Chinese drinkers selecting wine (pic: iStock)
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HKTDC: Chinese drinkers’ monthly wine budget increases in 2020

Chinese wine consumers are opening up wallets for finer things in life, one of which is imported wine for both home consumption and gifting, compared with three years ago, according to findings from an HKTDC survey.

Chinese wine consumers are opening up wallets for finer things in life, one of which is imported wine for both home consumption and gifting, compared with three years ago, according to findings from an HKTDC survey.

Despite this year’s pandemic, 1,440 mainland wine and spirits consumers in eight different Chinese cities polled by Hong Kong Trade and Development Council in May said they are upping their budget on wines.

Compared with a similar survey done in 2017, the survey found that the price paid by the participating consumers had increased by about 40% either for home consumption and gatherings, despite the pandemic.

Chinese wine buyers at ProWine (pic: Prowine)

According to the survey results, the respondents spent an average of RMB 273 on a bottle of imported wine for their own consumption at home, RMB 268 for gatherings with relatives and friends, and the price for business events and gifts increased significantly to RMB 887 per bottle.

Their yearly spending on wines as a result also increased. The respondents spent an average of RMB1,407 a year on buying wine for home consumption, RMB1,354 for gatherings with relatives and friends, and RMB3,284 for business events and gifts.

The price paid by consumers for wine varies slightly depending on where they live.

The average price paid by respondents in Guangzhou, Shanghai and Beijing for buying a bottle of imported wine for home consumption was close to or more than RMB300 (Guangzhou RMB297, Shanghai RMB313, Beijing RMB285).

Meanwhile, the average annual expense for respondents residing in Guangzhou, Shanghai, Beijing and Chengdu to buy wine for business events and gifts was about RMB3,500, higher than the average RMB3,000 paid by residents in the other four cities (Changsha, Nanjing, Xi’an, and Harbin).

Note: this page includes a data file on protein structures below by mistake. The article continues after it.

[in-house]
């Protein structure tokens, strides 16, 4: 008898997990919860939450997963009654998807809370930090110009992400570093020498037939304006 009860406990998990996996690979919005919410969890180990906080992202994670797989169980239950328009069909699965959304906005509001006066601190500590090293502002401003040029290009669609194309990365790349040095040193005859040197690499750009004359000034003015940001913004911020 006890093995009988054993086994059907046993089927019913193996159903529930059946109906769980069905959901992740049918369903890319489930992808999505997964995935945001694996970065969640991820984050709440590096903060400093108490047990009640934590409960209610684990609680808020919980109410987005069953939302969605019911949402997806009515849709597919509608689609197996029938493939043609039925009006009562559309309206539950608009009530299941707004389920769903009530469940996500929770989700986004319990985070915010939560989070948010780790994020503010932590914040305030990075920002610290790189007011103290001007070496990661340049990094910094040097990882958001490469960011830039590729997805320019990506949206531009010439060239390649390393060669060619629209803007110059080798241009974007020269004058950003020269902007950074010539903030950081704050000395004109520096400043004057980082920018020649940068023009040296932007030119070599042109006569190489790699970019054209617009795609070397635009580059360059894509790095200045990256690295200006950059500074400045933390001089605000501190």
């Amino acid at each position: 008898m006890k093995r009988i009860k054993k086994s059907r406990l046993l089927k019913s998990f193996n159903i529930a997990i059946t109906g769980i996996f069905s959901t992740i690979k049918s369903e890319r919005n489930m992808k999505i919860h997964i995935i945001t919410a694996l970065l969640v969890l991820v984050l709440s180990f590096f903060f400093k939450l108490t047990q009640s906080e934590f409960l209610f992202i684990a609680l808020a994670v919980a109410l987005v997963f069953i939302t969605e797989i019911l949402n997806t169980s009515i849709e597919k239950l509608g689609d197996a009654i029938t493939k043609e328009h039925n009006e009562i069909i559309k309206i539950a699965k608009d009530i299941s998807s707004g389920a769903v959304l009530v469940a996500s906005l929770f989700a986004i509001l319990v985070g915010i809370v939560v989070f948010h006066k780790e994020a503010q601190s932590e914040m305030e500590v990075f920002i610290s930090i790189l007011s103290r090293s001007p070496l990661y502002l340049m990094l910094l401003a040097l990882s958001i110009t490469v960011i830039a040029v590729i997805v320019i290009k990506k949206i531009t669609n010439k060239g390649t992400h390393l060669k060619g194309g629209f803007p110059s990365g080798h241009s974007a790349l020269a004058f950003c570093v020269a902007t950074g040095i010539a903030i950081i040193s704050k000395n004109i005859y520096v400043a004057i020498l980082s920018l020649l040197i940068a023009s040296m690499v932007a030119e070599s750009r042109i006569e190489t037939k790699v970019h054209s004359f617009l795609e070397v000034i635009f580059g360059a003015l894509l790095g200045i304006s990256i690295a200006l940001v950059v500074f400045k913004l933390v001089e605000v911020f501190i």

Whether buying for a particular occasion or throughout the year, the respondents paid more when they purchased imported wine for business events and as gifts.

Though in most cases, consumers showed equal preference for imported wines and domestically produced Chinese wines, a clear preference for imported bottles prevailed in cities like Shanghai and Guangzhou.

This is due to the belief that mainland consumers in general believed that imported wine was of superior quality because of grapes, terroir, and winemaking techniques.

The survey also found that consumers with higher income and wine knowledge tend to splurge more on wines.

The average price paid by respondents with a monthly household income of over RMB30,000 for a bottle of imported wine was RMB417, significantly higher than the overall average of RMB273. These higher earners were also more generous with their spending on imported wine for business events and as gifts, at RMB4,230 a year, compared to the overall average of RMB3,284.

Wine and Chinese food pairing

Contrarary to popular opinion that Chinese don’t care about food and wine pairing, Chinese drinkers prefer wines that match their taste. (pic: stock image)

One of the interesting findings from the survey is that consumers in China do care about food and wine pairing but the cardinal rule is to match wines to Chinese taste.

According to the survey, 68% of the respondents said the wine must complement the diet of the Chinese people. As the cuisine varies across China, wine merchants should check that a particular wine matches with the local food. One focus group participant said: “China has a diverse food culture where wine and food are closely related. When I choose wine, one of my most important considerations is to pick one that goes with the food.”

When choosing a wine mainland consumers also look at the brand and region of the wine. Products “from well‑known wine production regions” (56%) was one of the important strengths for an imported wine entering the China market.

Another 48% of the respondents named “memorable trademark design and Chinese brand name” and “promotion conveying the message of a special middle‑class lifestyle” as important strengths in reaching the mainland market.

For the full report, you can read it here.

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